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clarepayton
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Questions for the author

This area is devoted to asking our author specific questions about her background and her experience as a writer.

Lauren, ziki started us off by asking you the following questions elsewhere, but I thought we'd set aside a special section to answer them here:

"What was most difficult for you while working with this book?
Can you think of picking up another genre, too, in the future or do you feel this is 'your home'?"
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SaraleeE
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Re: Questions for the author

How do you do it all? You know: working, writing, eating, sleeping, that stuff. Are you, like, very organized?

When do you write? Do you just sit down whenever you have a spare minute and "fall down the well," as Julia Cameron descibes it, or do you need a block of time to work in?





Saralee
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Pink IV

Are you allowed to divulge the topic of Pink IV? Any hints? Will there be more adventures with Jane vs. the Black Tulip? (Those are from my sister-in-law who is Internet-less right now :smileysad: )

But a question from me...are you planning a book that brings together Richard, Amy, Miles, Hen, Geoff and Letty to work with Jane in untangling some plot? I'd love to see how Miles and Richard work out their differences.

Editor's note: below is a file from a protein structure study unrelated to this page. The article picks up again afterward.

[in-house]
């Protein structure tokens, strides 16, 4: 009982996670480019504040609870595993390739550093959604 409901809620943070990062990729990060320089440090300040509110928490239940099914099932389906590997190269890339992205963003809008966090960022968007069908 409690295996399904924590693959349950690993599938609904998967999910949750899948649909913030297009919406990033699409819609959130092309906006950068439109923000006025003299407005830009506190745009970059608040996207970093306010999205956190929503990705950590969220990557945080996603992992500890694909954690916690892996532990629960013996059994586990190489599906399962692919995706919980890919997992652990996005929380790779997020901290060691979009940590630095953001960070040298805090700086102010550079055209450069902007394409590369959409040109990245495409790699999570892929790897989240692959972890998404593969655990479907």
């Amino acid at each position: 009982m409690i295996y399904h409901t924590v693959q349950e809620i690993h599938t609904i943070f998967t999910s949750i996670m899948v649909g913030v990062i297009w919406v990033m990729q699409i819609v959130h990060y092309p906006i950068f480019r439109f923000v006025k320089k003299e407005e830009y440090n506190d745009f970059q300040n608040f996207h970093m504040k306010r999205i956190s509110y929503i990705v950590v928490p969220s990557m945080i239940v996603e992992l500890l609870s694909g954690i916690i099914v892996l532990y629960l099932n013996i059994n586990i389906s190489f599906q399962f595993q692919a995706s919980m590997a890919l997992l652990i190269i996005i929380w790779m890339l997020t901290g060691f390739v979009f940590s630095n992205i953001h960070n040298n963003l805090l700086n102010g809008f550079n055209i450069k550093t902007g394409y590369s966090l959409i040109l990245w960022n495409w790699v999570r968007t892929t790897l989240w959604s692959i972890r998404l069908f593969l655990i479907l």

Melissa W.
I read and knit and dance. Compulsively feel yarn. Consume books. Darn tights. Drink too much caffiene. All that good stuff.
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structure

Lauren, were you inspired by Byatt's Possession when you choosed the structure modern-history?

http://search.barnesandnoble.com/booksearch/isbnInquiry.asp?z=y&EAN=9780679735908&itm=1

ziki
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LaurenWillig
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Re: Questions for the author

Hi, Ziki! I'll start with the second question, because that's the easier to answer. The answer is a resounding yes. The first book I ever wrote (at the grand old age of nine) was a mystery novel. In fact, when I sat down to begin "The Secret History of the Pink Carnation", it was a toss up between that and writing a mystery set at Yale. I've also always yearned to write grand sweeping historical novels of "The Gone With the Wind" persuasion, and light, witty social satires of my native New York in the tradition of Nancy Mitford's clever spoofs of London society in the 1930's and 40's.

Moving back to "Emerald Ring," my biggest difficulty in writing this book was getting a firm handle on Letty's and Geoff's characters. I had previously dealt with Geoff as a side character, and he was wonderfully easy to write in that role; he was always standing slightly off to one side, ready with a quietly sarcastic remark or an astute observation. As a main character, however, those same qualities of reserve that made him such an ideal character made it very hard to get into his head. As for Letty, she's certainly not reserved, but it's in her nature to be straightforward rather than introspective. She's the sort who's used to doing rather than musing, so I found it initially difficult to develop a convincing voice for her. In the end, though, because of those very difficulties, working with Letty and Geoff felt more rewarding than my more readily accessible characters in the earlier books.

Thanks for the great questions!

Lauren




clarepayton wrote:
Lauren, ziki started us off by asking you the following questions elsewhere, but I thought we'd set aside a special section to answer them here:

"What was most difficult for you while working with this book?
Can you think of picking up another genre, too, in the future or do you feel this is 'your home'?"


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LaurenWillig
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Re: Questions for the author

Hi, SaraLee!

Thanks for the great questions!